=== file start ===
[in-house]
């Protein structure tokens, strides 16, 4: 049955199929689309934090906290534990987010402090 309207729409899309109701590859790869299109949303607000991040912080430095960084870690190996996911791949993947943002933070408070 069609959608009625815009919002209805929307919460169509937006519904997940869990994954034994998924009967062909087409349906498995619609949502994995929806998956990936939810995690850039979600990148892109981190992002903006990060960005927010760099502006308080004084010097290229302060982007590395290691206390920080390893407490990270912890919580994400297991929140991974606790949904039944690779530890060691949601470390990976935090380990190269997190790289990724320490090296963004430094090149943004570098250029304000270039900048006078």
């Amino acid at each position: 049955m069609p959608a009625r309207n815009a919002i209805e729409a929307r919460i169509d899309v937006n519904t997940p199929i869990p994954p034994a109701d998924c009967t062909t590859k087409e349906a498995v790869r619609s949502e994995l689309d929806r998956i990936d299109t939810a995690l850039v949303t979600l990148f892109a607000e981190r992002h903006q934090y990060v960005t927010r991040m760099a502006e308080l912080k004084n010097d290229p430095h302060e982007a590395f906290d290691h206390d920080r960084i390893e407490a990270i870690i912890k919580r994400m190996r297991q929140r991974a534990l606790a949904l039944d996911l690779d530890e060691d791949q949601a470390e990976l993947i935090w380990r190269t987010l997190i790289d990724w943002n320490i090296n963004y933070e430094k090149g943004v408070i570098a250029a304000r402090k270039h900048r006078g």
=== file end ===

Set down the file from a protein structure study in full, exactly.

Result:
[in-house]
């Protein structure tokens, strides 16, 4: 049955199929689309934090906290534990987010402090 309207729409899309109701590859790869299109949303607000991040912080430095960084870690190996996911791949993947943002933070408070 069609959608009625815009919002209805929307919460169509937006519904997940869990994954034994998924009967062909087409349906498995619609949502994995929806998956990936939810995690850039979600990148892109981190992002903006990060960005927010760099502006308080004084010097290229302060982007590395290691206390920080390893407490990270912890919580994400297991929140991974606790949904039944690779530890060691949601470390990976935090380990190269997190790289990724320490090296963004430094090149943004570098250029304000270039900048006078």
């Amino acid at each position: 049955m069609p959608a009625r309207n815009a919002i209805e729409a929307r919460i169509d899309v937006n519904t997940p199929i869990p994954p034994a109701d998924c009967t062909t590859k087409e349906a498995v790869r619609s949502e994995l689309d929806r998956i990936d299109t939810a995690l850039v949303t979600l990148f892109a607000e981190r992002h903006q934090y990060v960005t927010r991040m760099a502006e308080l912080k004084n010097d290229p430095h302060e982007a590395f906290d290691h206390d920080r960084i390893e407490a990270i870690i912890k919580r994400m190996r297991q929140r991974a534990l606790a949904l039944d996911l690779d530890e060691d791949q949601a470390e990976l993947i935090w380990r190269t987010l997190i790289d990724w943002n320490i090296n963004y933070e430094k090149g943004v408070i570098a250029a304000r402090k270039h900048r006078g």